It is important in many careers to be able to deal constructively with various forms of criticism. This is evidenced by all the posts and articles on the subject such as Are You Too Sensitive for Your Career, How to Accept Criticism While at Work, Ten Ideas How to Accept Criticism at Work, and Some Helpful Tips in Accepting Criticism. Although the skill of dealing with criticism effectively is useful for any career, it is particularly useful in software development. It is obvious that people working in industries such as retail, customer service, press, and entertainment must be able to deal with regular and sometimes heavy criticism. In this post I look at why the ability to effectively handle criticism can be just as important in software development as in any of these other industries. I only peripherally touch on what it means to "effectively handle criticism" because this is covered by numerous other articles and posts such as the ones previously referenced.
I have long felt that writing source code is similar to writing prose. One of these similarities is that the author of code can feel a deep affection for what he or she writes that rivals what prose authors can feel about their work. This can make it difficult to hear others criticize that work. It is in many ways similar to an editor editing prose. In both cases, the author must be willing to listen to the criticism and, when the criticism is weighed and followed as appropriate, the product is better for it. The software developer, like the edited author, must be willing to hear that his or her work is not perfect and, hopefully in rare cases, may be severely flawed. For many software developers, this vehicle of criticism (the code review) is a regular part of the job.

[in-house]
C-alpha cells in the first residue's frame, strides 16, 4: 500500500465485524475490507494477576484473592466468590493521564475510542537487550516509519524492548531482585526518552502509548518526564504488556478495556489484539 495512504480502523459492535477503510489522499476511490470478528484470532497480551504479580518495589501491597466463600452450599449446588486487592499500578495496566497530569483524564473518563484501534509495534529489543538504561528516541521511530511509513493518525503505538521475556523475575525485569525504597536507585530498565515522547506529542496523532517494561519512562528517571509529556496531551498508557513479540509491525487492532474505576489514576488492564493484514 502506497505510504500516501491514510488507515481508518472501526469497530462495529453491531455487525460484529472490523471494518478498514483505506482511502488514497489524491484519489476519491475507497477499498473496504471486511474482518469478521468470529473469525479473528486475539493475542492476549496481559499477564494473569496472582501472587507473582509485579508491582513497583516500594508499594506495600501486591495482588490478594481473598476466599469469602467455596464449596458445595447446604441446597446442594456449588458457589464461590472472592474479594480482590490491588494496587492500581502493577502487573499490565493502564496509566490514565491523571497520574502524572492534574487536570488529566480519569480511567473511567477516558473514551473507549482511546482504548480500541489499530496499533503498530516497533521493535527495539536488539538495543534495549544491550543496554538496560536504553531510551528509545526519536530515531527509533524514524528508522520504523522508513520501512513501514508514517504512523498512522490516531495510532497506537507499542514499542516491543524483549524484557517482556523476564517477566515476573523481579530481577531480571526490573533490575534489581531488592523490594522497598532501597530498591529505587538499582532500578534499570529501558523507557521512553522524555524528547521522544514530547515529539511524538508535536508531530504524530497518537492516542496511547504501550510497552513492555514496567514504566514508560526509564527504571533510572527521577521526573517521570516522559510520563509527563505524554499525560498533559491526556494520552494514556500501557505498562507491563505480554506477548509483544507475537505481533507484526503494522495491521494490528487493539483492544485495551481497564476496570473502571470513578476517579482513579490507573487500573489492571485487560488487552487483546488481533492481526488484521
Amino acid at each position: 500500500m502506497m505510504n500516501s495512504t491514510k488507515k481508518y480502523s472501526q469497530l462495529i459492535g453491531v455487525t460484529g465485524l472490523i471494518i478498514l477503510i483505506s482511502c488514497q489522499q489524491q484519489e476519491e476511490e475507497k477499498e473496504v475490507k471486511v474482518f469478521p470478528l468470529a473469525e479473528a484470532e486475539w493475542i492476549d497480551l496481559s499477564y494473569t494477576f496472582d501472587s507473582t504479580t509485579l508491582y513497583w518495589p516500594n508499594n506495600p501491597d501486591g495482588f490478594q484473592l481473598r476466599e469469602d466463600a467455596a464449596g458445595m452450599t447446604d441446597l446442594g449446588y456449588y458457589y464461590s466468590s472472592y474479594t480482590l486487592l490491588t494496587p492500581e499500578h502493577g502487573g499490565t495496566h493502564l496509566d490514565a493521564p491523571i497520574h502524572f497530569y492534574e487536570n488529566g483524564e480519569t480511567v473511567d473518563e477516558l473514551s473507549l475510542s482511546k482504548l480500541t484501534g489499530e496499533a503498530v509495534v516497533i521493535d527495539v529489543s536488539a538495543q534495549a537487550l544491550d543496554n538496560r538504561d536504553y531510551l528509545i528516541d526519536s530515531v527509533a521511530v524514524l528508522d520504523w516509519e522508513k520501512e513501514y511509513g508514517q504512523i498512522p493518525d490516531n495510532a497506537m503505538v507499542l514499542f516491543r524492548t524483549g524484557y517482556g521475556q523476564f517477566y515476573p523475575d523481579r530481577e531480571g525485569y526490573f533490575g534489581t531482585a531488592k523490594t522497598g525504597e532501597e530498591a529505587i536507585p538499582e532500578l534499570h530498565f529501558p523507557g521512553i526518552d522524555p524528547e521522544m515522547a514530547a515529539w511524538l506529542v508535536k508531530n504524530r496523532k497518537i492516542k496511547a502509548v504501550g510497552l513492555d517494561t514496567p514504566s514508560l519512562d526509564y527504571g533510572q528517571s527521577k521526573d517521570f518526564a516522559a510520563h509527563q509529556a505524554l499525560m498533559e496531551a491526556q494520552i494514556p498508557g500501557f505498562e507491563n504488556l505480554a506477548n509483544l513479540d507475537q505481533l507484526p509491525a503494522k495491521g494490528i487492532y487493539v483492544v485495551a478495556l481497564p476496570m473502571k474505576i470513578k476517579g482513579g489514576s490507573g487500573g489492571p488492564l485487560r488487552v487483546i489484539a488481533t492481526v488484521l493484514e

Opinions and Subjectivity
Just as the prose editing process can be challenging due to the subjectivity involved in what makes for strong or interesting reading, much of what makes code "good" or even "beautiful" is in the eye of the beholder. It is sometimes even impossible to get two developers to agree on what is "simple" (see the excellent post Simplicity is Complicated). Because there is often more than one way to do something "correctly," the difference in options can become very subjective. This means that no matter how well a developer thinks he or she has done on a particular job, others can and will think that it could have been done better with their preferred approach. Software developers need to be confident, but this confidence can sometimes move into something else that leads to foisting opinions onto others. This is most readily seen in blog posts and even more so in feedback comments on blog posts. I typically dismiss "anonymous" comments or comments with no substance, but a fact-backed comment can be insightful, even if it disagrees with my thinking.
In general, we in the software development community are an opinionated bunch and we're not afraid to "share" those opinions with others even when they didn't ask for them.
Not Invented Here Syndrome